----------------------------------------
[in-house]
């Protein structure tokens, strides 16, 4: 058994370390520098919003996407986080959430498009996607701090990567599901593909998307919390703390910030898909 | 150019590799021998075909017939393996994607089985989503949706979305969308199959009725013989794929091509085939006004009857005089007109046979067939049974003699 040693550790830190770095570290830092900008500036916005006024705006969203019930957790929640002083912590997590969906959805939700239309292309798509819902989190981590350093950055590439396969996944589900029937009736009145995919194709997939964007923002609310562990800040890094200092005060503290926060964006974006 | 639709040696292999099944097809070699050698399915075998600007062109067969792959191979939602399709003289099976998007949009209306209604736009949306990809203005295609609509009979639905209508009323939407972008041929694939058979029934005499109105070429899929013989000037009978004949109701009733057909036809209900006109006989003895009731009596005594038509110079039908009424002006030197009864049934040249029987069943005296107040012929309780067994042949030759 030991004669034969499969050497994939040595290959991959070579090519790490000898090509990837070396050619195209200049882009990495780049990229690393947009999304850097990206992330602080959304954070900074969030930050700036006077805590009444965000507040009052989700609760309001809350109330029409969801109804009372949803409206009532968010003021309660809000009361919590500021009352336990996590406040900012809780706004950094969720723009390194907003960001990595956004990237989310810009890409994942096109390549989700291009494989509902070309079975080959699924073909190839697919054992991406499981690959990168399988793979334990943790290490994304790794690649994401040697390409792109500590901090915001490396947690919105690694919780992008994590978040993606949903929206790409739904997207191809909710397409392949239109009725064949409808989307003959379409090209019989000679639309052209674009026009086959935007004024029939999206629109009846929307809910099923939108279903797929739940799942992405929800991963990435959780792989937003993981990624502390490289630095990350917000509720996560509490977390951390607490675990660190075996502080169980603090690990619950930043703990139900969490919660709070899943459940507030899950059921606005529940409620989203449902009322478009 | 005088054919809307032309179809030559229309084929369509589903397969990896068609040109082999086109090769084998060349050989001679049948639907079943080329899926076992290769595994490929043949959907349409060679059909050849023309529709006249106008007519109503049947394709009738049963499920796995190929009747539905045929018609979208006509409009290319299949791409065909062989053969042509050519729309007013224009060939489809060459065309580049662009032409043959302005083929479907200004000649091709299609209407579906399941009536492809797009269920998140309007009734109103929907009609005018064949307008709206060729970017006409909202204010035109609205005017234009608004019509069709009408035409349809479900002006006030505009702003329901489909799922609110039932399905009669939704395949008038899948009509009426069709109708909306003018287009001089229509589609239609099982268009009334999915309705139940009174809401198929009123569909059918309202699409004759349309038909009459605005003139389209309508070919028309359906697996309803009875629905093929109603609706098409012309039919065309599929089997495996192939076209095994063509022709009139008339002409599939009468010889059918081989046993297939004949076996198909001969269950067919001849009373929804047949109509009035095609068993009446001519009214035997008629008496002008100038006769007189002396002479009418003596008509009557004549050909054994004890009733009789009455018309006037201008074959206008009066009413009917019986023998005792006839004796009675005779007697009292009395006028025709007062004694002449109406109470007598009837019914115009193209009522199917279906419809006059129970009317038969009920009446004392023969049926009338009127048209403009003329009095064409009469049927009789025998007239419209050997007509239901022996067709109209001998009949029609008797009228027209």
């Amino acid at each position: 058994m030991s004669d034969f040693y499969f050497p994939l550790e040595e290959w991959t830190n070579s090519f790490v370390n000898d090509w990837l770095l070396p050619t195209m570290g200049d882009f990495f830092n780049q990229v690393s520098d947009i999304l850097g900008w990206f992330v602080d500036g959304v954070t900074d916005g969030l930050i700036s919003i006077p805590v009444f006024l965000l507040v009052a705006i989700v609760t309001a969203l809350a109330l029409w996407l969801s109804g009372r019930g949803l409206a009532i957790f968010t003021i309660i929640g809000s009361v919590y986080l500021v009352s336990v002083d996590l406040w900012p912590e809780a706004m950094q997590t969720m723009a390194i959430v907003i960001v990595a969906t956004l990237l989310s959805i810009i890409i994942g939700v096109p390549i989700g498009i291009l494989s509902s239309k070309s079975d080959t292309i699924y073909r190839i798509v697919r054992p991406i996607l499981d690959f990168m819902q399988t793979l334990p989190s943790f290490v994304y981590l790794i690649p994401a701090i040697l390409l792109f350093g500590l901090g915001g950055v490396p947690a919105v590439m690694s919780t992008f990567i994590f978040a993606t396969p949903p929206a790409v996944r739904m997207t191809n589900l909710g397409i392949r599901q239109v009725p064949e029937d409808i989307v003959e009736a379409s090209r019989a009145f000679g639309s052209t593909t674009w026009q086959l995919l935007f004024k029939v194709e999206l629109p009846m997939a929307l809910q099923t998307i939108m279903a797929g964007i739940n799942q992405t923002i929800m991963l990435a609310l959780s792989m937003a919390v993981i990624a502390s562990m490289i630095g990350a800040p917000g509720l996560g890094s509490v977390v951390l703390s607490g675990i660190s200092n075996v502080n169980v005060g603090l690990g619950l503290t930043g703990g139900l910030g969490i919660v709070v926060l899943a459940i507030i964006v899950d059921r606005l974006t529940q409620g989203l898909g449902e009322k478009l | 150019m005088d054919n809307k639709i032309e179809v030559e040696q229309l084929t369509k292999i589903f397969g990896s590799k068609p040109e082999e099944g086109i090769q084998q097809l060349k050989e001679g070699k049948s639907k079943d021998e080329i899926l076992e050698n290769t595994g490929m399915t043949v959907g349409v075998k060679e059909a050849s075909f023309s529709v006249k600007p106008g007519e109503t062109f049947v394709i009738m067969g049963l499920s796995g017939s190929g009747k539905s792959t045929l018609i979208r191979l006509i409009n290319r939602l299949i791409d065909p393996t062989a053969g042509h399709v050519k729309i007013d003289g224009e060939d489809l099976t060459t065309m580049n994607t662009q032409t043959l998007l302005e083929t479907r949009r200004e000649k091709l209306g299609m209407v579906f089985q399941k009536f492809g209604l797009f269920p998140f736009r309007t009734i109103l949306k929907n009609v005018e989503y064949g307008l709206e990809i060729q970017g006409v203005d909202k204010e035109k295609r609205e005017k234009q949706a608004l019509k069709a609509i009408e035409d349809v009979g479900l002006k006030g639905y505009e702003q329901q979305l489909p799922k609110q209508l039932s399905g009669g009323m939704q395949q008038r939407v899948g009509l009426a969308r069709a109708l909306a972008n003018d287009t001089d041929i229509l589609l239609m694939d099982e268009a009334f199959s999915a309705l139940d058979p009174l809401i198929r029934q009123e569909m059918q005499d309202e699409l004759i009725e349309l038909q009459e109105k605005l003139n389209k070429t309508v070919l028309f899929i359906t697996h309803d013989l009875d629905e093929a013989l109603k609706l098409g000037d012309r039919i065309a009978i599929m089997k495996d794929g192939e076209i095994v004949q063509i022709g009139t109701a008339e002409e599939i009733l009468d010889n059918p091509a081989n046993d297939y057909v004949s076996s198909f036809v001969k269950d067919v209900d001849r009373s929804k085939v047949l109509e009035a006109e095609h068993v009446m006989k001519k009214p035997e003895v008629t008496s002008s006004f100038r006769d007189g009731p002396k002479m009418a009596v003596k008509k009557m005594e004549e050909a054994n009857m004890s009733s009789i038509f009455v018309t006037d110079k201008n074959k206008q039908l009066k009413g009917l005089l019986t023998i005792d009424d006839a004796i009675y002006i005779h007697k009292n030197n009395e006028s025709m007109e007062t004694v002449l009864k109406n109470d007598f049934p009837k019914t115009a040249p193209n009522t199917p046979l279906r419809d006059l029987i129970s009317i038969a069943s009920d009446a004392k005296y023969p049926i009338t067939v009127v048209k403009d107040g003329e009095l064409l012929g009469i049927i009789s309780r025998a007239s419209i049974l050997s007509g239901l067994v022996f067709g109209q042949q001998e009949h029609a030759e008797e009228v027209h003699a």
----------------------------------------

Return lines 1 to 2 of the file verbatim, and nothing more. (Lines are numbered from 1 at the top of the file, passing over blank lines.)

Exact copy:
[in-house]
């Protein structure tokens, strides 16, 4: 058994370390520098919003996407986080959430498009996607701090990567599901593909998307919390703390910030898909 | 150019590799021998075909017939393996994607089985989503949706979305969308199959009725013989794929091509085939006004009857005089007109046979067939049974003699 040693550790830190770095570290830092900008500036916005006024705006969203019930957790929640002083912590997590969906959805939700239309292309798509819902989190981590350093950055590439396969996944589900029937009736009145995919194709997939964007923002609310562990800040890094200092005060503290926060964006974006 | 639709040696292999099944097809070699050698399915075998600007062109067969792959191979939602399709003289099976998007949009209306209604736009949306990809203005295609609509009979639905209508009323939407972008041929694939058979029934005499109105070429899929013989000037009978004949109701009733057909036809209900006109006989003895009731009596005594038509110079039908009424002006030197009864049934040249029987069943005296107040012929309780067994042949030759 030991004669034969499969050497994939040595290959991959070579090519790490000898090509990837070396050619195209200049882009990495780049990229690393947009999304850097990206992330602080959304954070900074969030930050700036006077805590009444965000507040009052989700609760309001809350109330029409969801109804009372949803409206009532968010003021309660809000009361919590500021009352336990996590406040900012809780706004950094969720723009390194907003960001990595956004990237989310810009890409994942096109390549989700291009494989509902070309079975080959699924073909190839697919054992991406499981690959990168399988793979334990943790290490994304790794690649994401040697390409792109500590901090915001490396947690919105690694919780992008994590978040993606949903929206790409739904997207191809909710397409392949239109009725064949409808989307003959379409090209019989000679639309052209674009026009086959935007004024029939999206629109009846929307809910099923939108279903797929739940799942992405929800991963990435959780792989937003993981990624502390490289630095990350917000509720996560509490977390951390607490675990660190075996502080169980603090690990619950930043703990139900969490919660709070899943459940507030899950059921606005529940409620989203449902009322478009 | 005088054919809307032309179809030559229309084929369509589903397969990896068609040109082999086109090769084998060349050989001679049948639907079943080329899926076992290769595994490929043949959907349409060679059909050849023309529709006249106008007519109503049947394709009738049963499920796995190929009747539905045929018609979208006509409009290319299949791409065909062989053969042509050519729309007013224009060939489809060459065309580049662009032409043959302005083929479907200004000649091709299609209407579906399941009536492809797009269920998140309007009734109103929907009609005018064949307008709206060729970017006409909202204010035109609205005017234009608004019509069709009408035409349809479900002006006030505009702003329901489909799922609110039932399905009669939704395949008038899948009509009426069709109708909306003018287009001089229509589609239609099982268009009334999915309705139940009174809401198929009123569909059918309202699409004759349309038909009459605005003139389209309508070919028309359906697996309803009875629905093929109603609706098409012309039919065309599929089997495996192939076209095994063509022709009139008339002409599939009468010889059918081989046993297939004949076996198909001969269950067919001849009373929804047949109509009035095609068993009446001519009214035997008629008496002008100038006769007189002396002479009418003596008509009557004549050909054994004890009733009789009455018309006037201008074959206008009066009413009917019986023998005792006839004796009675005779007697009292009395006028025709007062004694002449109406109470007598009837019914115009193209009522199917279906419809006059129970009317038969009920009446004392023969049926009338009127048209403009003329009095064409009469049927009789025998007239419209050997007509239901022996067709109209001998009949029609008797009228027209």